The issue of immigration is once again receiving a huge amount of media coverage, and sadly, but perhaps unsurprisingly, large proportions of the coverage is negative, sensationalist and wildly inaccurate.
Sky News have commissioned a weekly long programme of coverage entitle Immigration UK; featuring special reports and a number of opinion polls. These surveys have lead to the development of headlines including Britons want ‘Drastic Action’ on Immigration and Brit Workers ‘Against the World’ thanks to loaded questions from the broadcaster and the use of a very small sample of responders.
Working with over 50,000 young people every year, we witness first hand the damaging effect of over-dramatic and poorly researched media stories on young people (and adults) understanding of the impacts of immigration.
Young people regularly tell us that they don’t know the difference between an immigrant, an illegal immigrant and an asylum seeker, but say with confidence when questioned that they are all ‘bad people’. Eight year olds tell us that ‘immigrants steal jobs’ and state as fact that ‘more than 50% of the people in the country are not British born’.
In today’s multimedia dominated culture, the media plays a bigger role in the development of these stereotypes and negative perceptions than ever before.
A recent study of the period between 2010 and 2012 by the Immigration Observatory found that the most common word used to describe immigrants by the media is ‘illegal’, and whilst it can be argued that many young people don’t spend a huge amount of their time watching news programmes or regularly reading newspapers, these messages are filtering through to a younger audience.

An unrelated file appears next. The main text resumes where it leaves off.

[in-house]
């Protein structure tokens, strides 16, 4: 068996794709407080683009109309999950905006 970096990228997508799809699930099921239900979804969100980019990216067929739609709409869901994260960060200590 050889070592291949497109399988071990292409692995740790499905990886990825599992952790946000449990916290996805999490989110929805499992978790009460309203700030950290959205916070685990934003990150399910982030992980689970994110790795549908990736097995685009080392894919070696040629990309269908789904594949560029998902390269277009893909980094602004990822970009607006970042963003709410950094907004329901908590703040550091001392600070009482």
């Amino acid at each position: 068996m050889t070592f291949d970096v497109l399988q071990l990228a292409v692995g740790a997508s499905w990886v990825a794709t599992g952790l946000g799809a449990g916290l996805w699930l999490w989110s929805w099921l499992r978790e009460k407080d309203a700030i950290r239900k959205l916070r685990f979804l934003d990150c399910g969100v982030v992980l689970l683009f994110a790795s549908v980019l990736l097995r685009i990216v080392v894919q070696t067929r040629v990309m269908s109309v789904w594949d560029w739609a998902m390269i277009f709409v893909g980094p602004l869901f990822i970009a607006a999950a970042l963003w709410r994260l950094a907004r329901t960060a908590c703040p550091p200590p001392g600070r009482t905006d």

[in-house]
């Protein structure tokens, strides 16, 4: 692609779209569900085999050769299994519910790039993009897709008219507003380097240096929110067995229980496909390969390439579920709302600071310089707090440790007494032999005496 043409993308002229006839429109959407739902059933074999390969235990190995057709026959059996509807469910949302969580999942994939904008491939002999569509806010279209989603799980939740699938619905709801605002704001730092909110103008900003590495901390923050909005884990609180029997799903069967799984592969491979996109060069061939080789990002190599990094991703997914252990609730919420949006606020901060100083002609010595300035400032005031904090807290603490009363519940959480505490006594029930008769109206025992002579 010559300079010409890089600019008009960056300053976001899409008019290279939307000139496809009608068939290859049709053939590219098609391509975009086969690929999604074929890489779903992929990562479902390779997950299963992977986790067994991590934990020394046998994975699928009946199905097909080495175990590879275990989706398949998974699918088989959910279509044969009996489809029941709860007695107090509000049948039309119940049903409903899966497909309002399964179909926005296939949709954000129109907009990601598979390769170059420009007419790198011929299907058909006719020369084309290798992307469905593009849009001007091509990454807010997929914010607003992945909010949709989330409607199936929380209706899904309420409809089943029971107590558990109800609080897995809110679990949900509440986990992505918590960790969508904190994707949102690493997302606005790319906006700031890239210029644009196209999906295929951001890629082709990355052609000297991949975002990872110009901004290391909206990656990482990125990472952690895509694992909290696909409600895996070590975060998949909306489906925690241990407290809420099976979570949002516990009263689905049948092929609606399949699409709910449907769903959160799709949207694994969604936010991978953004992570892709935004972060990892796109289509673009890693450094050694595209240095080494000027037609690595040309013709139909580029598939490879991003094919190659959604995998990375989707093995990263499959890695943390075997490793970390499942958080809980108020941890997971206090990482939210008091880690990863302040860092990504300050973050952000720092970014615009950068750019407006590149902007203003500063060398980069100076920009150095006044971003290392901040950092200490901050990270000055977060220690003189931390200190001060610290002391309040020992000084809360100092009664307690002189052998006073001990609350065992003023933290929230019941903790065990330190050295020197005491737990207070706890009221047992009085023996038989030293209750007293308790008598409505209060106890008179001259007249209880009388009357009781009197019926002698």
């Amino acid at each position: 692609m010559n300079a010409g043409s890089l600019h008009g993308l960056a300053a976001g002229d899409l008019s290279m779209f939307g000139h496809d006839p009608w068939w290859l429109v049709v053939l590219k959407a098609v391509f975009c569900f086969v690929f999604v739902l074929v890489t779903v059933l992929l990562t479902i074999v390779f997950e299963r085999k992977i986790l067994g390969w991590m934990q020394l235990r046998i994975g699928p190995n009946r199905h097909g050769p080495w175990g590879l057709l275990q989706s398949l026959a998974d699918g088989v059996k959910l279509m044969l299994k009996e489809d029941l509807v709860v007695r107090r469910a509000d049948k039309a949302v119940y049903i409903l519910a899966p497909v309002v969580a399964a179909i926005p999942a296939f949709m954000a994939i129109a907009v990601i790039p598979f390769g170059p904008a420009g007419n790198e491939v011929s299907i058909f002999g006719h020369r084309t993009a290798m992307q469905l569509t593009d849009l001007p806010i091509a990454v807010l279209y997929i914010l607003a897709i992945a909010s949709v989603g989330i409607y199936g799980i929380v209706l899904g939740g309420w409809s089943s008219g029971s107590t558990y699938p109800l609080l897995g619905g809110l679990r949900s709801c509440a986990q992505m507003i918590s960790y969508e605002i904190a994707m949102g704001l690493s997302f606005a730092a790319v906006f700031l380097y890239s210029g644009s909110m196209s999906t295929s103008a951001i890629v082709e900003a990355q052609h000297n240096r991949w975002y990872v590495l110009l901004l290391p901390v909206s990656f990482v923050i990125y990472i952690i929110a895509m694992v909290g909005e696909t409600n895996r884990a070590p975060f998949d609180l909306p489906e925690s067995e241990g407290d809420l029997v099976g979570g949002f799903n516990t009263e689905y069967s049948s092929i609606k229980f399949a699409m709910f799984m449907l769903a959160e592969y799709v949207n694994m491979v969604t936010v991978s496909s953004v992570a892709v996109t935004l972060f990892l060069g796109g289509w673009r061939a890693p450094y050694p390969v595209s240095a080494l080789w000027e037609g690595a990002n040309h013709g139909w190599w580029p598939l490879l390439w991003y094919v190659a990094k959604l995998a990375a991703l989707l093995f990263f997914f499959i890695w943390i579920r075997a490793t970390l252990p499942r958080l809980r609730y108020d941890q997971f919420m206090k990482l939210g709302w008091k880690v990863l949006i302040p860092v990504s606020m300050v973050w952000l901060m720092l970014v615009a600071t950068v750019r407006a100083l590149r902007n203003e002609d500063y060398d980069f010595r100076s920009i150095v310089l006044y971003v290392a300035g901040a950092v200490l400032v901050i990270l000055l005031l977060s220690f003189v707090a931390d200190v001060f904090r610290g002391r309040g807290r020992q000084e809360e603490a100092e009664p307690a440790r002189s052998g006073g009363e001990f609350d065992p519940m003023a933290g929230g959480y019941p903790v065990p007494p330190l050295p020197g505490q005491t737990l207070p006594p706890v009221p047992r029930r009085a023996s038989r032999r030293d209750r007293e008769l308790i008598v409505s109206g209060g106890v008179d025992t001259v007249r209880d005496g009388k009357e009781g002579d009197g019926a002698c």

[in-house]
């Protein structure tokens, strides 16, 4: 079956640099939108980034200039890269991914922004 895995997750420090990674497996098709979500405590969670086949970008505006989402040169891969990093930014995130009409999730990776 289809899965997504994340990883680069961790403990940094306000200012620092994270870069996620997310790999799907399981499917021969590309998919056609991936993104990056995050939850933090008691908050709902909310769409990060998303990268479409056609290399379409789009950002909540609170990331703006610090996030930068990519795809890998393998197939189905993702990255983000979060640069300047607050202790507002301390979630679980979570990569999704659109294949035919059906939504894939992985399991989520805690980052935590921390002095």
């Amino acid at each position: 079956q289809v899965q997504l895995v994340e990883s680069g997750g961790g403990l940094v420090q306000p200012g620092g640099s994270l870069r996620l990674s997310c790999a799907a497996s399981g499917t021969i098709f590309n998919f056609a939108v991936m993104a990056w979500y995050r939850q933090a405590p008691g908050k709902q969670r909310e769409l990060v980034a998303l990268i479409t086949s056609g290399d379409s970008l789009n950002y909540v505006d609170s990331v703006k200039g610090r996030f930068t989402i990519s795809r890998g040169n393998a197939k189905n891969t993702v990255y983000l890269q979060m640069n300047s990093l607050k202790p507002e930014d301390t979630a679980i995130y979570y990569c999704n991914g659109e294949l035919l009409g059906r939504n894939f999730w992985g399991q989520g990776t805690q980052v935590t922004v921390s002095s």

In order to combat the effect of this media-supported stereotypes, Show Racism the Red Card has teamed up with UNISON to develop an immigration myth buster which challenges some of the most commonly held misconceptions about immigration and attempts to present the facts behind a range of statement and provide a more balanced picture of the impact of immigration on Britain.
For example, the subject of whether immigrants are able to jump the social housing queue is addressed and evidence is provided that over 90% of those in social housing are UK born – a statement which is vastly different from the ‘reality’ presented to us by large numbers of young people, many of whom believe immigrants are given a free house on arrival in the UK.
It is incredibly important that young people are encouraged to think critically about the information they receive from the media, particularly regarding immigration, in order that they can form an evidenced-based opinion about the impacts of the phenomenon and be relieved of the burden of prejudice.
With immigration looking like becoming an increasingly important issue in the result of the forthcoming general elections, a clearer understanding of the issue is now more important than ever.